The permeability matrix

Assuming that the water is incompressible, according to Darcy’s law, the calculation of the steady seepage field with free surface (without internal sources) can be reduced to solving the quasiharmonic equations that satisfy the boundary conditions

In this study, the cracking problem is formulated in effective stresses, namely, total stresses minus the pore pressures. And the effective stresses are used to perform the computation. In the finite element analysis, the equilibrium between the external load and the internal load is as follows:

The seepage, stress, and damage fields mutually affect and are coupled to each other, and solving the problem using the fully coupled equations would require a significant amount of calculation. The weak coupled method is used to solve each equation independently. In the solution of the seepage field of the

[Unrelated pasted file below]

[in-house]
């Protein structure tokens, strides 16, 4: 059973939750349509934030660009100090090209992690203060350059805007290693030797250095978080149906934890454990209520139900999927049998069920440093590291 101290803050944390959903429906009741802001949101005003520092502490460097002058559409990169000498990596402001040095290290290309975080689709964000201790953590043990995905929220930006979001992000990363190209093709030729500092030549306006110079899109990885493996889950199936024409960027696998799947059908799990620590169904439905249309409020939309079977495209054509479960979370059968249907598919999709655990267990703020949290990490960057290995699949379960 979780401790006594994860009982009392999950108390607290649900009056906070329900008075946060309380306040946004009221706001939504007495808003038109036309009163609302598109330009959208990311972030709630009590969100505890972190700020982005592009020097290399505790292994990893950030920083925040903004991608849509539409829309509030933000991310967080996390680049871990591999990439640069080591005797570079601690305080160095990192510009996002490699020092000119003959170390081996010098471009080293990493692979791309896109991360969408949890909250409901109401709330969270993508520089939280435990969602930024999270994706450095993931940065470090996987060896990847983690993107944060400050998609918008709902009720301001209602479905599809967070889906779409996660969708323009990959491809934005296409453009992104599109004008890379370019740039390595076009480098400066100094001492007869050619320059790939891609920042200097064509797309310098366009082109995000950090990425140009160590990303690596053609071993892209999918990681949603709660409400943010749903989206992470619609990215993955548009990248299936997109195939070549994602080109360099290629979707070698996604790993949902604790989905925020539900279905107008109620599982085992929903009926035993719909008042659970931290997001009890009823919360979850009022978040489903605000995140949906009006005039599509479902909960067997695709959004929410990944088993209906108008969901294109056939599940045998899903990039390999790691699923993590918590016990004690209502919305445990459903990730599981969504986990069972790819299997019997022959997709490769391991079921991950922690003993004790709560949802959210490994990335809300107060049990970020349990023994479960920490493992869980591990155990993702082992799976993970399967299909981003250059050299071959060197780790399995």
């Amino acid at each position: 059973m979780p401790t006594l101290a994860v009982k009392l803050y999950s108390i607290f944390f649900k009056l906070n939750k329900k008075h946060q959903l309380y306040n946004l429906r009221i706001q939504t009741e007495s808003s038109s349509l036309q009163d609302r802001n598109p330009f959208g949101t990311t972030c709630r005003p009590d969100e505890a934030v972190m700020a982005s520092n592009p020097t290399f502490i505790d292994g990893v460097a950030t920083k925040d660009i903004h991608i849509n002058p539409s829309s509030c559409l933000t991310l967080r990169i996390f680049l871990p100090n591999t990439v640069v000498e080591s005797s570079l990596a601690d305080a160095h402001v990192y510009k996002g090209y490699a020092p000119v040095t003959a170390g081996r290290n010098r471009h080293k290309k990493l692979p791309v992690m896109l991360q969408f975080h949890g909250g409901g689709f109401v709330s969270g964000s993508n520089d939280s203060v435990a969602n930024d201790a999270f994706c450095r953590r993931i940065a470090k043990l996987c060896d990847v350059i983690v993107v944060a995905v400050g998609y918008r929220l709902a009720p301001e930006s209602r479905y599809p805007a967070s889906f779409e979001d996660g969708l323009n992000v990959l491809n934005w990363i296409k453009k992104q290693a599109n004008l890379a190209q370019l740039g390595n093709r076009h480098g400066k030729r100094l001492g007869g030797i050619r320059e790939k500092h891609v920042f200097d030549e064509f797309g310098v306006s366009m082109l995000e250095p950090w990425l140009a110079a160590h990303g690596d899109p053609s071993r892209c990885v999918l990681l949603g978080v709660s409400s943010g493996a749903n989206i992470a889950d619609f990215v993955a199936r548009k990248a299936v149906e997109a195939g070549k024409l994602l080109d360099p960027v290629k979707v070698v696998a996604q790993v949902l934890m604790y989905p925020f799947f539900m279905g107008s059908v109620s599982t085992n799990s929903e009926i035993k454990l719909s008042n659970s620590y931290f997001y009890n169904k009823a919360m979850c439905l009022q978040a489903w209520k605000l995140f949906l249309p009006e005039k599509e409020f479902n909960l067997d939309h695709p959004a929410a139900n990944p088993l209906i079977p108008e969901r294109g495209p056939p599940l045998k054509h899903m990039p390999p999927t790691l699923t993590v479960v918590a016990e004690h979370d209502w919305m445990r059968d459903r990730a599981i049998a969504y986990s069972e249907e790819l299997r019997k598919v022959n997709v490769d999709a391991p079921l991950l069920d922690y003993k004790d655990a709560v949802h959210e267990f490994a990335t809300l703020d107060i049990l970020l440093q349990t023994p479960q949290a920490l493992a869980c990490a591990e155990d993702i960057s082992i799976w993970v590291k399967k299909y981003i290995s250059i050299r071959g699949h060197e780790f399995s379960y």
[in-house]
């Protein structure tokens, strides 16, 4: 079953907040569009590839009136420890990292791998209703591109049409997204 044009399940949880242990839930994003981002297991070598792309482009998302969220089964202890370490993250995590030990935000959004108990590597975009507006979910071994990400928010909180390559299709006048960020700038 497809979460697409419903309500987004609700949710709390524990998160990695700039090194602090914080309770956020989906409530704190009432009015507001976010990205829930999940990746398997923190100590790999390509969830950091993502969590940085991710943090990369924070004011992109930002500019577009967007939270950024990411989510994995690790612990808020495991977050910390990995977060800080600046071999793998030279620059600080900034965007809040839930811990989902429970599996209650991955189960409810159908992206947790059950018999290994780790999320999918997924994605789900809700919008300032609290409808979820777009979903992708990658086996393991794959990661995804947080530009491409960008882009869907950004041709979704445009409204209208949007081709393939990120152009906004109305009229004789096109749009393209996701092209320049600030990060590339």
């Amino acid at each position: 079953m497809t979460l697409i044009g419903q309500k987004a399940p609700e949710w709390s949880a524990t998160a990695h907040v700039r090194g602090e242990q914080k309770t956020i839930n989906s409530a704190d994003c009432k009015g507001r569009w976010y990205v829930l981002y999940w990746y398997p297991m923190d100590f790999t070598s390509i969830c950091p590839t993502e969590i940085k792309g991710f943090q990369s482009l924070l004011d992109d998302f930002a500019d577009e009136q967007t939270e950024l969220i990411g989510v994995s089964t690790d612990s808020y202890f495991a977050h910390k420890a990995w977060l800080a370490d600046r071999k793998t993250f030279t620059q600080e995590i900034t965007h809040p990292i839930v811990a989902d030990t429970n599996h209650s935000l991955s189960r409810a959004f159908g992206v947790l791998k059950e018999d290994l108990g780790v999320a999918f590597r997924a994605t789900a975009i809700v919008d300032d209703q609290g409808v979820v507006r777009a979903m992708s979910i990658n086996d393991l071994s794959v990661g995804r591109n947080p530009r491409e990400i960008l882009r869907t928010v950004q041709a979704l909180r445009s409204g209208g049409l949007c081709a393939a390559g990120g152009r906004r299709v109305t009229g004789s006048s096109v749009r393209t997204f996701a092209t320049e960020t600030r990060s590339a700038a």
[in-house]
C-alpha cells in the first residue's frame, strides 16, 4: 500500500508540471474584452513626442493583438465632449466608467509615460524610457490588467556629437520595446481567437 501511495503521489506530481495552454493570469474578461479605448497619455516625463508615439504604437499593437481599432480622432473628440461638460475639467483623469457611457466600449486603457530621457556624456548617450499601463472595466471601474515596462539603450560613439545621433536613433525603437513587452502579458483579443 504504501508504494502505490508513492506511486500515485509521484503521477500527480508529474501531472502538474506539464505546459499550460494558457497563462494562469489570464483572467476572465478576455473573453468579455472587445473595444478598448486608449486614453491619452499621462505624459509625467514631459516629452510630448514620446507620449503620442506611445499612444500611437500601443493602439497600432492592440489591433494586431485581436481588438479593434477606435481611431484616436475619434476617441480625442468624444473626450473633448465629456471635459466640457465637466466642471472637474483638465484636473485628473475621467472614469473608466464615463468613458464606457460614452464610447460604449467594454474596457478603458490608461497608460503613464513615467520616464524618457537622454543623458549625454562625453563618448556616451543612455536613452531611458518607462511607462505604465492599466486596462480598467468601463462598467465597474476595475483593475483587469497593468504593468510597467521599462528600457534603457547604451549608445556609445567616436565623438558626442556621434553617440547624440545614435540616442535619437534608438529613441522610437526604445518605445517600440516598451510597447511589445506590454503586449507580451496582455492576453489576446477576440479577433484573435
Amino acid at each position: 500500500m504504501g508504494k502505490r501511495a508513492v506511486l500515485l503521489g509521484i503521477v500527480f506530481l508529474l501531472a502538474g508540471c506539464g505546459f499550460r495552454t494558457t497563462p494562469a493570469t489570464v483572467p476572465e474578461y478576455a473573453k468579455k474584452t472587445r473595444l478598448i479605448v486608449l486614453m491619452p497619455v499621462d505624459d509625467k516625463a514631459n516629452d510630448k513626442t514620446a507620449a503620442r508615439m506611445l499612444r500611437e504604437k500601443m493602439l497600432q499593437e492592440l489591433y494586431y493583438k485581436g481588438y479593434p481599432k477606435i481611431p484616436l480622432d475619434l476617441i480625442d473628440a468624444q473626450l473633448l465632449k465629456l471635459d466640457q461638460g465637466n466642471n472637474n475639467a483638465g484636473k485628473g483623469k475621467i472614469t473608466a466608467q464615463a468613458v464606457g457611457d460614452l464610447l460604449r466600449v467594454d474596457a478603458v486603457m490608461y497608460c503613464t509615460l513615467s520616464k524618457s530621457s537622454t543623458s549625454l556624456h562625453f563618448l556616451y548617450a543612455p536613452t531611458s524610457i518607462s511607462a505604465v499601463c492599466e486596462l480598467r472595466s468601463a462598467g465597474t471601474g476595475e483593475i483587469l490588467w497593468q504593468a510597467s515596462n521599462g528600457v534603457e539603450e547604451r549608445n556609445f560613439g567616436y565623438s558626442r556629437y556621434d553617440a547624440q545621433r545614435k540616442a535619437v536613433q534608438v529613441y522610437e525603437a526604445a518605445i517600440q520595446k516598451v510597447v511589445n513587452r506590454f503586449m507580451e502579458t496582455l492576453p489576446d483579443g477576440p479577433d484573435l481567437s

Flowchart of coupling program.

During the calculation, the loads are applied by the incremental method and the load increment is set to be quite small. The total quantity method is used for the iteration in each load step. The damage degree could increase or decrease during an iteration process but could not reduce below that corresponding to the last load step. It is therefore necessary to preserve the damage degree of the last load step. The load of a current iteration step is the sum of the load increment of the current load step and the equivalent load increment of the unbalanced stress caused by the damage in the last iteration step. Further, the equivalent load increment of the unbalanced stress is the load increment due to the difference between the computational stress and the bearing stress. It should be noted that the load of the first iteration step is the sum of the external load increment of the current load step and the residual unbalanced force of the last load step. The equivalent load increment of the unbalanced stress and the residual unbalanced force can be calculated using (